The battle over women voters in the 2012 presidential campaign reached a fever pitch early Thursday, with Democrats crying foul over Republican National Committee Chairman Reince Priebus’ comments using an insect — a caterpillar, to be exact — to call into question Democratic tactics.
Because there’s already so much spin out there about the comments, let’s first look at exactly what Priebus was asked and what he said.
Here’s the exchange from a taping of this weekend’s “Political Capital with Al Hunt” on Bloomberg TV:
And, here’s the transcript:
HUNT: Let me ask you this. The Democrats of course say you are waging, the GOP is waging a war on women. I know you don’t agree with that, but looking at the polls, you have a gender gap problem. Recent polls show a huge, huge margin for Democrats among women voters. How big a problem is it? How do you close it?
PRIEBUS: Well, for one thing, if the Democrats said we had a war on caterpillars, and mainstream media outlet talked about the fact that Republicans have a war on caterpillars, then we have problems with caterpillars. The fact of the matter is it’s a fiction and this started a war against the Vatican that this president pursued. He still hasn’t answered Archbishop Dolan’s issues with Obama world and Obamacare, so I think that’s the first issue.
Democrats immediately jumped on Priebus’s comments, accusing him of comparing women to caterpillars.
“Reince Priebus’ comparison of Republican attempts to limit women’s access to mammograms, cervical cancer screenings, and contraception to a ‘war on caterpillars’ shows how little regard leading Republicans, including Mitt Romney, have for women’s health,” said Obama deputy campaign manager Stephanie Cutter.
That point is debateable. By our watching — and reading — Priebus is picking a fanciful idea (a war on caterpillars) to call into question the idea that Republicans are engaged in a war on women. He’s only comparing caterpillars to women if you accept the first premise — that the GOP is indeed conducting this war.
The larger point here is that Democrats are going great-guns to drive a wedge between Republicans (and specifically former Massachusetts governor Mitt Romney) and women, using even the thinnest of threads — and that’s what this seems to be — to build a narrative that the GOP is no friend to females.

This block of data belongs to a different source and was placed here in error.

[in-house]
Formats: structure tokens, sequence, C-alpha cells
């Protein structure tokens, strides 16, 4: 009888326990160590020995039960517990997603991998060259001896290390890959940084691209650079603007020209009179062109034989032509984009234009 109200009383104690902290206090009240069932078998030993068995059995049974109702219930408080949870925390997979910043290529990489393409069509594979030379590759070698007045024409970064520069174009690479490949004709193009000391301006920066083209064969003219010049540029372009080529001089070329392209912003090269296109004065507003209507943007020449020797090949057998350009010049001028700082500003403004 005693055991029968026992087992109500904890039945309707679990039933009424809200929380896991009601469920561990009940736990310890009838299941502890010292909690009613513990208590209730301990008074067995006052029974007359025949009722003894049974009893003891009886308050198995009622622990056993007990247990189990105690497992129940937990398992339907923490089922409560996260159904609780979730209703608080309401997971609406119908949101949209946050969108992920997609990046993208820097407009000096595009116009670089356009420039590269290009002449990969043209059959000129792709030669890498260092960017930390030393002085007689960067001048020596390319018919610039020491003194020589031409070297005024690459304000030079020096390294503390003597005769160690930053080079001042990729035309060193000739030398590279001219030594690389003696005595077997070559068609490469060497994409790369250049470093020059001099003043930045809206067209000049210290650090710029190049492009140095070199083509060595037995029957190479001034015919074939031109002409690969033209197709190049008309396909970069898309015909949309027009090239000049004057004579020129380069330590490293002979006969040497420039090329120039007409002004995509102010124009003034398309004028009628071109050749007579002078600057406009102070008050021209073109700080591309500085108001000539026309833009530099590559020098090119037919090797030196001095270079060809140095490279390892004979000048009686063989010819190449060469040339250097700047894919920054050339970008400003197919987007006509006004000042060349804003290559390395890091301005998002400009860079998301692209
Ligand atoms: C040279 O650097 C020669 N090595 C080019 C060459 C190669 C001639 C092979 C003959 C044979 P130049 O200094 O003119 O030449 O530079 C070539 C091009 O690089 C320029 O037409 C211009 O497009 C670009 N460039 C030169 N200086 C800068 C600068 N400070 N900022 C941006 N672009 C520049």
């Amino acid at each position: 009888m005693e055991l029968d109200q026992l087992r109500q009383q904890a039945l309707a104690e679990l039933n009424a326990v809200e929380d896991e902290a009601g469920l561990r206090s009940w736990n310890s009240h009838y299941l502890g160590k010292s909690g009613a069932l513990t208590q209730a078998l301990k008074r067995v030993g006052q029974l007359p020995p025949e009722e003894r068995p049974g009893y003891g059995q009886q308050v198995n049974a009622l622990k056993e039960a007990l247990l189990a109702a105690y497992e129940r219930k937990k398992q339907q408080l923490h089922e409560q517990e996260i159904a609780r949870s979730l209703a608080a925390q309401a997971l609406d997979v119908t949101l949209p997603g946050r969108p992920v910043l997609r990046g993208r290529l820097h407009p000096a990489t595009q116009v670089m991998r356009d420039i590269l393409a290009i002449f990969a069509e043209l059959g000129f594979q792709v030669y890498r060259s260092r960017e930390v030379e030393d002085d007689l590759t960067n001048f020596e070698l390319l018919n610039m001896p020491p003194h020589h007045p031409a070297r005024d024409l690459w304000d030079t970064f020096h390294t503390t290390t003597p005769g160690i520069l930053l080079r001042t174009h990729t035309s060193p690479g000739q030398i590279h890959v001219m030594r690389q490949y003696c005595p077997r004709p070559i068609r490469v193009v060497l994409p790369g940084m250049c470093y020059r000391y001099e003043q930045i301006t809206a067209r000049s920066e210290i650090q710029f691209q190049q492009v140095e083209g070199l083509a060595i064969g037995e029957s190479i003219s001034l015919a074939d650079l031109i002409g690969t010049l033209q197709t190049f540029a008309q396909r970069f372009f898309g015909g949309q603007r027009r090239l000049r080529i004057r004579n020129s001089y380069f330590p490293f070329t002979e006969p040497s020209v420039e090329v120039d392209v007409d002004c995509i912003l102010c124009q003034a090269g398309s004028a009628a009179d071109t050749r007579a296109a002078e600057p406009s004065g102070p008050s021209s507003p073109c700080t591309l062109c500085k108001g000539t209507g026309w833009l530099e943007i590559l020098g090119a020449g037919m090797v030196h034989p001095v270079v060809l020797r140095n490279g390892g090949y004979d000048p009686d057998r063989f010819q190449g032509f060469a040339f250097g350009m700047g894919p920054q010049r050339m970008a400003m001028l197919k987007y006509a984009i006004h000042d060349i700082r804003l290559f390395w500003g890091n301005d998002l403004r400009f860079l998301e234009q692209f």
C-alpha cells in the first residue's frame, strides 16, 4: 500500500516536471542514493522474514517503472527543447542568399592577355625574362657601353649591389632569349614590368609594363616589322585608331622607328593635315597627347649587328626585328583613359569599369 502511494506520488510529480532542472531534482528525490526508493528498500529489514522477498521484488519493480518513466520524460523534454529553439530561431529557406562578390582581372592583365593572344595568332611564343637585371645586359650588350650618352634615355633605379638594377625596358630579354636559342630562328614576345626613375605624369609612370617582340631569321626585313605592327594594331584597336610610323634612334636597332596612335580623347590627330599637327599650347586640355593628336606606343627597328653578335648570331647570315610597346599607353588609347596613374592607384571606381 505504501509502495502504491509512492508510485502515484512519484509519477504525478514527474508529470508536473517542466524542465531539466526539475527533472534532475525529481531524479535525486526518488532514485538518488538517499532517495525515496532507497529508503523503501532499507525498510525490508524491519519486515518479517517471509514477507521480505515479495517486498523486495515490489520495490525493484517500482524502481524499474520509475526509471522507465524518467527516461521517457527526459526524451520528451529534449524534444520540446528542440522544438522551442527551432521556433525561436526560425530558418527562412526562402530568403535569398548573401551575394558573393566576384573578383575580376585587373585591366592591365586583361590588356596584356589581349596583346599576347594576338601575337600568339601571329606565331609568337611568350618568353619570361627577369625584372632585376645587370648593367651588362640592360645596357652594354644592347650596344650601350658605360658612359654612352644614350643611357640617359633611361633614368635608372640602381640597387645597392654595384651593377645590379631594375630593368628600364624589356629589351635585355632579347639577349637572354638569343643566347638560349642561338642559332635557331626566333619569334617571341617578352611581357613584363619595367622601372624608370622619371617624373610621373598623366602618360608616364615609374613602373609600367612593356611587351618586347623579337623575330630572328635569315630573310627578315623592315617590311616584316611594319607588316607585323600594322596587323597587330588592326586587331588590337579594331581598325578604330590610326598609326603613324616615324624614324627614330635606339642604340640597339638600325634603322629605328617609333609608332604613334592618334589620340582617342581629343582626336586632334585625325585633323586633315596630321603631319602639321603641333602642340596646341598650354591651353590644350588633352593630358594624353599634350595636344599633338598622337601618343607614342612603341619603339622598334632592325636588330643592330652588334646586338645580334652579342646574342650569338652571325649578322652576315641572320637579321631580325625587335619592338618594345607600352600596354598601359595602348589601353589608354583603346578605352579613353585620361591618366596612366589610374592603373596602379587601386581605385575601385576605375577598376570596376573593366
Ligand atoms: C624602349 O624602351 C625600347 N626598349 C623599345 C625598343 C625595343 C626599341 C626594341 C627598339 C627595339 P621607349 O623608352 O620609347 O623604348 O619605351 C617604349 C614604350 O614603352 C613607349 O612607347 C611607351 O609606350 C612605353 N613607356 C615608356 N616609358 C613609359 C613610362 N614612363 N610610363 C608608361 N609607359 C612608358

Other examples of this push by Democrats: White House press secretary Jay Carney said today that President Obama wants women to be allowed into Augusta National Golf Club, site of this weekend’s “The Masters” golf tournament. And tomorrow, the White House will hold an event on women and the economy.
Recent polling suggests the Democrats’ approach is working — buoyed by the Sandra Fluke controversy involving conservative talk radio host Rush Limbaugh and the extended contraception debate in the Republican presidential primary process. On Wednesday, even Romney (kind of, sort of) acknowledged that Democrats had outhustled Republicans on the issue, saying they had “done and effective job of mischaracterizing our views.”
Republicans insisted that Democrats are making a mountain out of a caterpillar hill. “From hope to faux caterpillar outrage,” RNC communications director Sean Spicer tweeted. “Oh, how far the mighty have fallen.”
They also flagged a release today from the South Carolina Democratic Party, in which state Democratic Party Chairman Dick Harpootlian made a sideways comparison between Gov. Nikki Haley (R) and reality TV stars like the Kardashians and Snooki (of “Jersey Shore” fame/infamy) as an example of Democrats’ double standard.
In the end, this Priebus episode feels like sound and fury signifying not all that much. What it does tell us, though, is that Democrats see a chance to make Romney — and Republicans — unpalatable to women (and independent women in particular) this November, and they are moving quickly to take advantage.